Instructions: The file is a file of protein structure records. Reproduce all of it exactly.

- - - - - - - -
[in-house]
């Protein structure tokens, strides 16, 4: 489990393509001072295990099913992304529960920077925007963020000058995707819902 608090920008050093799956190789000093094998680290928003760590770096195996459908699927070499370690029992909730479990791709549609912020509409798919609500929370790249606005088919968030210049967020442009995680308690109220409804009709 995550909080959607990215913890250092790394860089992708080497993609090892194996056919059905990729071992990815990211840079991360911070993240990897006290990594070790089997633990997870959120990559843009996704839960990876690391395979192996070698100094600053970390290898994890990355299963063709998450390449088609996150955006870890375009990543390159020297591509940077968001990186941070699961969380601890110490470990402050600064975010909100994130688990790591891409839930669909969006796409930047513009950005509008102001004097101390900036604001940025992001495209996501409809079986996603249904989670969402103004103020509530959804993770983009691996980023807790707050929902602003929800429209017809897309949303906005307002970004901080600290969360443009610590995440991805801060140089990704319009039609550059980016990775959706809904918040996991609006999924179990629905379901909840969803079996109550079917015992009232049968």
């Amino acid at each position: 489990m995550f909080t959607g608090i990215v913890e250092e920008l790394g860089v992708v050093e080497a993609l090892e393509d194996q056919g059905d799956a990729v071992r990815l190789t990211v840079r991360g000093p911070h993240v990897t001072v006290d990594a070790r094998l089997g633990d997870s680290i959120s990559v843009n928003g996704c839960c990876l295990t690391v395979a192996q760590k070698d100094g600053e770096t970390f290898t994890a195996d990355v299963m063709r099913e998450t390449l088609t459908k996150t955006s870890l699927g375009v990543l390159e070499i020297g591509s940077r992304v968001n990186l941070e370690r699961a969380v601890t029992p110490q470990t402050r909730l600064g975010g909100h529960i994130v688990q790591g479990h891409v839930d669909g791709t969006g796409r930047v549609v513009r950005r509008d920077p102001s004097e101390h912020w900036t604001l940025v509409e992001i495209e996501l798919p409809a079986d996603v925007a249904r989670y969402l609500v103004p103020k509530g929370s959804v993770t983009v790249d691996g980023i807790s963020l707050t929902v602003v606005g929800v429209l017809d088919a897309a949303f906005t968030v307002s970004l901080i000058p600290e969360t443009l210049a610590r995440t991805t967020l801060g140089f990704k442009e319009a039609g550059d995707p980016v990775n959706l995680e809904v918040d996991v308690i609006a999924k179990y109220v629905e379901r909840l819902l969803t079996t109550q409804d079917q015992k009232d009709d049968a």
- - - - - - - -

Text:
[in-house]
């Protein structure tokens, strides 16, 4: 489990393509001072295990099913992304529960920077925007963020000058995707819902 608090920008050093799956190789000093094998680290928003760590770096195996459908699927070499370690029992909730479990791709549609912020509409798919609500929370790249606005088919968030210049967020442009995680308690109220409804009709 995550909080959607990215913890250092790394860089992708080497993609090892194996056919059905990729071992990815990211840079991360911070993240990897006290990594070790089997633990997870959120990559843009996704839960990876690391395979192996070698100094600053970390290898994890990355299963063709998450390449088609996150955006870890375009990543390159020297591509940077968001990186941070699961969380601890110490470990402050600064975010909100994130688990790591891409839930669909969006796409930047513009950005509008102001004097101390900036604001940025992001495209996501409809079986996603249904989670969402103004103020509530959804993770983009691996980023807790707050929902602003929800429209017809897309949303906005307002970004901080600290969360443009610590995440991805801060140089990704319009039609550059980016990775959706809904918040996991609006999924179990629905379901909840969803079996109550079917015992009232049968």
């Amino acid at each position: 489990m995550f909080t959607g608090i990215v913890e250092e920008l790394g860089v992708v050093e080497a993609l090892e393509d194996q056919g059905d799956a990729v071992r990815l190789t990211v840079r991360g000093p911070h993240v990897t001072v006290d990594a070790r094998l089997g633990d997870s680290i959120s990559v843009n928003g996704c839960c990876l295990t690391v395979a192996q760590k070698d100094g600053e770096t970390f290898t994890a195996d990355v299963m063709r099913e998450t390449l088609t459908k996150t955006s870890l699927g375009v990543l390159e070499i020297g591509s940077r992304v968001n990186l941070e370690r699961a969380v601890t029992p110490q470990t402050r909730l600064g975010g909100h529960i994130v688990q790591g479990h891409v839930d669909g791709t969006g796409r930047v549609v513009r950005r509008d920077p102001s004097e101390h912020w900036t604001l940025v509409e992001i495209e996501l798919p409809a079986d996603v925007a249904r989670y969402l609500v103004p103020k509530g929370s959804v993770t983009v790249d691996g980023i807790s963020l707050t929902v602003v606005g929800v429209l017809d088919a897309a949303f906005t968030v307002s970004l901080i000058p600290e969360t443009l210049a610590r995440t991805t967020l801060g140089f990704k442009e319009a039609g550059d995707p980016v990775n959706l995680e809904v918040d996991v308690i609006a999924k179990y109220v629905e379901r909840l819902l969803t079996t109550q409804d079917q015992k009232d009709d049968a």